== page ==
By Albert Samaha
By Steve Weinstein
By Devon Maloney
By Tessa Stuart
By Alison Flowers
By Albert Samaha
By Jesse Jarnow
By Eric Tsetsi
For one thing, there's the fact that when the mayor launched his re-election committee, he had to sign a sworn candidate's form agreeing to do all his campaign spending via his designated committee, Bloomberg for Mayor 2009. And he did. Except where it suited him not to. When it came time to wire $1.2 million to the Independence Party so it could hire Haggerty to handle Bloomberg's election-day poll-watching chores, the mayor dipped into his personal account. Exactly why he did this remains a mystery. It was one of the questions that sent the mayor into his royal snit last week with reporters.
The most obvious explanation is secrecy. If the mayor did it through his campaign, the big-bucks contract would have been an instant news story since it would've been publicly disclosed just before voters hit the polls. It's easy to envision the headline, something along the lines of "Mayor Mike's Million Dollar Thank-You for Indy Party Endorsement."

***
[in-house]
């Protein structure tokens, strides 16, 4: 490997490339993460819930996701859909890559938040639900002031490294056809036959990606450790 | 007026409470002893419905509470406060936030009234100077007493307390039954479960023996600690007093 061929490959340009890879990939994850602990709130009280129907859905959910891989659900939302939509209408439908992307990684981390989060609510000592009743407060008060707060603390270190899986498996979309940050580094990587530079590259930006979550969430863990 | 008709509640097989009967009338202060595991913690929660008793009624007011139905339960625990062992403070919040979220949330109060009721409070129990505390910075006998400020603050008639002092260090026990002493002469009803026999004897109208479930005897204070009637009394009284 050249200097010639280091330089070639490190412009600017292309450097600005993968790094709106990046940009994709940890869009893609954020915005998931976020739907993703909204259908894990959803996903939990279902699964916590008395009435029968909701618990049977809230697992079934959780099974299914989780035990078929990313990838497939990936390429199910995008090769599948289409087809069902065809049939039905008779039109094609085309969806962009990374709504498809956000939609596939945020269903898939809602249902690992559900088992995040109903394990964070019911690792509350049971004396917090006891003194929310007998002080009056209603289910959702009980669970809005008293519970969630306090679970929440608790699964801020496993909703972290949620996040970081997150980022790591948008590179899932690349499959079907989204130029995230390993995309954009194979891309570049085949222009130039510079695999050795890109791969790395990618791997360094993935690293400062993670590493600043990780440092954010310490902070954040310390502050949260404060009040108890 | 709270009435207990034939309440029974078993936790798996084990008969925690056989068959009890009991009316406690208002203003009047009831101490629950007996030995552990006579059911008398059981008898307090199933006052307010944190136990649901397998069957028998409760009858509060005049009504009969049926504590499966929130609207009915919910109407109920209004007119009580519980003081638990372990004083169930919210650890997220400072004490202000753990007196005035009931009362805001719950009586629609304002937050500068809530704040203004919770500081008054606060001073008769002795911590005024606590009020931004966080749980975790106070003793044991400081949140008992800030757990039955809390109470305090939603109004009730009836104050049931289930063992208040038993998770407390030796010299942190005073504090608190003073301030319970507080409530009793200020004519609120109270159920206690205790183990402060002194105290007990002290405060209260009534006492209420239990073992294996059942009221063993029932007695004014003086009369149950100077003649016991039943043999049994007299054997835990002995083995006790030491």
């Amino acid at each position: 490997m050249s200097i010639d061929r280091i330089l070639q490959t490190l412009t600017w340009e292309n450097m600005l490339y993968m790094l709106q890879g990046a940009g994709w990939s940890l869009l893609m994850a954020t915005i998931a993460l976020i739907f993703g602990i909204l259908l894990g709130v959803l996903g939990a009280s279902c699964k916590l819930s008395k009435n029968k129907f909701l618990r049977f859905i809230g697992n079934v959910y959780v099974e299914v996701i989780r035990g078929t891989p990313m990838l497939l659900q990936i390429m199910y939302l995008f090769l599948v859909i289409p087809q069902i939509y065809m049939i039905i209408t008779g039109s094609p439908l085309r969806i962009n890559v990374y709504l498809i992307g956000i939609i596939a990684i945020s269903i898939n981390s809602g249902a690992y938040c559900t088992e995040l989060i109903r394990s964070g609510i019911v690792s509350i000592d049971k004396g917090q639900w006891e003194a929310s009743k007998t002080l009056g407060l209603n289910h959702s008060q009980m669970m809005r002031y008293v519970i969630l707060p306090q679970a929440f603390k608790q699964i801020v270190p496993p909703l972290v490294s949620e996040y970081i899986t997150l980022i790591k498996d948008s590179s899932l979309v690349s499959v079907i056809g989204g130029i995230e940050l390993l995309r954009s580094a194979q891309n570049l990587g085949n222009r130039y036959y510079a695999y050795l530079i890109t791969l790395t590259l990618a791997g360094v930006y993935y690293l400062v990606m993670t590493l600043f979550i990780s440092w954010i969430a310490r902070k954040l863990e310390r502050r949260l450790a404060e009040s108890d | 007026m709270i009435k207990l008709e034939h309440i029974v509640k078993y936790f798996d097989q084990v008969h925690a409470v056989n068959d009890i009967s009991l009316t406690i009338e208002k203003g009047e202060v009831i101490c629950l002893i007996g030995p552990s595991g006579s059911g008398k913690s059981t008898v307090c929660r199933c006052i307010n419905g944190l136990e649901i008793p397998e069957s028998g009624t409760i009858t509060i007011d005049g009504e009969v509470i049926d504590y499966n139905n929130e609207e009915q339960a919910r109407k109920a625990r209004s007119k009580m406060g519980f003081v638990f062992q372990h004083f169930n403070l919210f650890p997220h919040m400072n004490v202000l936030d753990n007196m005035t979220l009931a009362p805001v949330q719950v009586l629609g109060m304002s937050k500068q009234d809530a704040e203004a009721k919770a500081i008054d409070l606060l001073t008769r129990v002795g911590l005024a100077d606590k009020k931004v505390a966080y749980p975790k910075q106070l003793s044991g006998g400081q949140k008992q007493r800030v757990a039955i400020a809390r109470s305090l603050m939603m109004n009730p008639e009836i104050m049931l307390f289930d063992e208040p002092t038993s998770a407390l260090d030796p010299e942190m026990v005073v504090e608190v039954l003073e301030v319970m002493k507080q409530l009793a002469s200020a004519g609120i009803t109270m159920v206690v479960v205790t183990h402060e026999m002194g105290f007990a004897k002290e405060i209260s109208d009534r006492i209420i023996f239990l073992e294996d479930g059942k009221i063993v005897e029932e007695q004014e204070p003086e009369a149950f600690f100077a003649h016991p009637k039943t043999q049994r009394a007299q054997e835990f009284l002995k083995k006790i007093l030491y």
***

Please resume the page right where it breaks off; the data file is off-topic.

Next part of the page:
By routing it through his own checking account, the mayor guaranteed that it would stay secret until mid-January, the party's next required public filing. That much of the scheme Haggerty was clearly involved in. In a note to Bloomberg's campaign staff cited in Vance's legal papers, Haggerty wrote that the payment for the operation should be funded with "a Housekeeping contribution that will not be reported until January 15, 2010."
Not that Mayor Mike needed help figuring that out. He did the exact same thing the year before, when he ran another million-plus dollars through his compliant friends at the Independence Party so that they could pay a secret Bloomberg campaign squad to work for Republican state senatorial candidates. Those payments didn't become public until weeks later. By then, only the Voice thought they were a big deal.
Right now, it's the Independence Party that's on the hot seat. Last week, the D.A. took the rare step of putting the party's lawyer in front of a grand jury to ask where the records are from this debacle. Party officials said they've already given what little they have. If so, it puts the spotlight back on City Hall. That's one more thing the billionaire media mogul who still nurtures White House dreams would rather not talk about.